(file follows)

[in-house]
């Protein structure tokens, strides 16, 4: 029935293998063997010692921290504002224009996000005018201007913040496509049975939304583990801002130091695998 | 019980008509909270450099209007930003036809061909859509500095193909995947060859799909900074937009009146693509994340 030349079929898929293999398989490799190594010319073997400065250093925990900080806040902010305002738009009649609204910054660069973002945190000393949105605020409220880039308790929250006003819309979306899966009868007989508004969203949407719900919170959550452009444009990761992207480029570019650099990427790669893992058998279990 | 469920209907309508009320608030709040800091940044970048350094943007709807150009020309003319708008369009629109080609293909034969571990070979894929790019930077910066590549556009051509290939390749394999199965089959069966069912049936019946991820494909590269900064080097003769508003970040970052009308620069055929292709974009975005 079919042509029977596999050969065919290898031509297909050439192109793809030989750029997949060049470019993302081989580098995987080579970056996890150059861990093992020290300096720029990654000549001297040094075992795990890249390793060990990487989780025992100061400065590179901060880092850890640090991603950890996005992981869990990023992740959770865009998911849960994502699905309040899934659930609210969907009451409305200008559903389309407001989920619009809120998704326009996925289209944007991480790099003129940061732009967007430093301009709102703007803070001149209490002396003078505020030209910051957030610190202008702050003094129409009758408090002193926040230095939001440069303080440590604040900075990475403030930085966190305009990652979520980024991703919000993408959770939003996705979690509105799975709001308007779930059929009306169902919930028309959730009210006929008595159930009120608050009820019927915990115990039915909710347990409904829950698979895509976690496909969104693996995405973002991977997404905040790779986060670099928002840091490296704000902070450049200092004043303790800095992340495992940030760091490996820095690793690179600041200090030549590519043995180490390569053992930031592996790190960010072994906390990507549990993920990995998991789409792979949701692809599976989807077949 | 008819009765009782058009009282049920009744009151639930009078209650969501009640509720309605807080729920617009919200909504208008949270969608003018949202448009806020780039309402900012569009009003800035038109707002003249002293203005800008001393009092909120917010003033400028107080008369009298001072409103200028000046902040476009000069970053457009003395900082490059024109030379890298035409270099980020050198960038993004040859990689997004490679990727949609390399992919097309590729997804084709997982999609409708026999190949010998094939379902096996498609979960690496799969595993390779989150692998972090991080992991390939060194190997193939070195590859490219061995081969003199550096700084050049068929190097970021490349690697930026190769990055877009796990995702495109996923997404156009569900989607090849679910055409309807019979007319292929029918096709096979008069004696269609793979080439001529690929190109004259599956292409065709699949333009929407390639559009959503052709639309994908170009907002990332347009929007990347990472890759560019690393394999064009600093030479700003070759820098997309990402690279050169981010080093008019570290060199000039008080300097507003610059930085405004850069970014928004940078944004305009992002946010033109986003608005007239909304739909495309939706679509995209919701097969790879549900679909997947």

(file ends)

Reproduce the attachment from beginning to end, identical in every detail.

[in-house]
């Protein structure tokens, strides 16, 4: 029935293998063997010692921290504002224009996000005018201007913040496509049975939304583990801002130091695998 | 019980008509909270450099209007930003036809061909859509500095193909995947060859799909900074937009009146693509994340 030349079929898929293999398989490799190594010319073997400065250093925990900080806040902010305002738009009649609204910054660069973002945190000393949105605020409220880039308790929250006003819309979306899966009868007989508004969203949407719900919170959550452009444009990761992207480029570019650099990427790669893992058998279990 | 469920209907309508009320608030709040800091940044970048350094943007709807150009020309003319708008369009629109080609293909034969571990070979894929790019930077910066590549556009051509290939390749394999199965089959069966069912049936019946991820494909590269900064080097003769508003970040970052009308620069055929292709974009975005 079919042509029977596999050969065919290898031509297909050439192109793809030989750029997949060049470019993302081989580098995987080579970056996890150059861990093992020290300096720029990654000549001297040094075992795990890249390793060990990487989780025992100061400065590179901060880092850890640090991603950890996005992981869990990023992740959770865009998911849960994502699905309040899934659930609210969907009451409305200008559903389309407001989920619009809120998704326009996925289209944007991480790099003129940061732009967007430093301009709102703007803070001149209490002396003078505020030209910051957030610190202008702050003094129409009758408090002193926040230095939001440069303080440590604040900075990475403030930085966190305009990652979520980024991703919000993408959770939003996705979690509105799975709001308007779930059929009306169902919930028309959730009210006929008595159930009120608050009820019927915990115990039915909710347990409904829950698979895509976690496909969104693996995405973002991977997404905040790779986060670099928002840091490296704000902070450049200092004043303790800095992340495992940030760091490996820095690793690179600041200090030549590519043995180490390569053992930031592996790190960010072994906390990507549990993920990995998991789409792979949701692809599976989807077949 | 008819009765009782058009009282049920009744009151639930009078209650969501009640509720309605807080729920617009919200909504208008949270969608003018949202448009806020780039309402900012569009009003800035038109707002003249002293203005800008001393009092909120917010003033400028107080008369009298001072409103200028000046902040476009000069970053457009003395900082490059024109030379890298035409270099980020050198960038993004040859990689997004490679990727949609390399992919097309590729997804084709997982999609409708026999190949010998094939379902096996498609979960690496799969595993390779989150692998972090991080992991390939060194190997193939070195590859490219061995081969003199550096700084050049068929190097970021490349690697930026190769990055877009796990995702495109996923997404156009569900989607090849679910055409309807019979007319292929029918096709096979008069004696269609793979080439001529690929190109004259599956292409065709699949333009929407390639559009959503052709639309994908170009907002990332347009929007990347990472890759560019690393394999064009600093030479700003070759820098997309990402690279050169981010080093008019570290060199000039008080300097507003610059930085405004850069970014928004940078944004305009992002946010033109986003608005007239909304739909495309939706679509995209919701097969790879549900679909997947």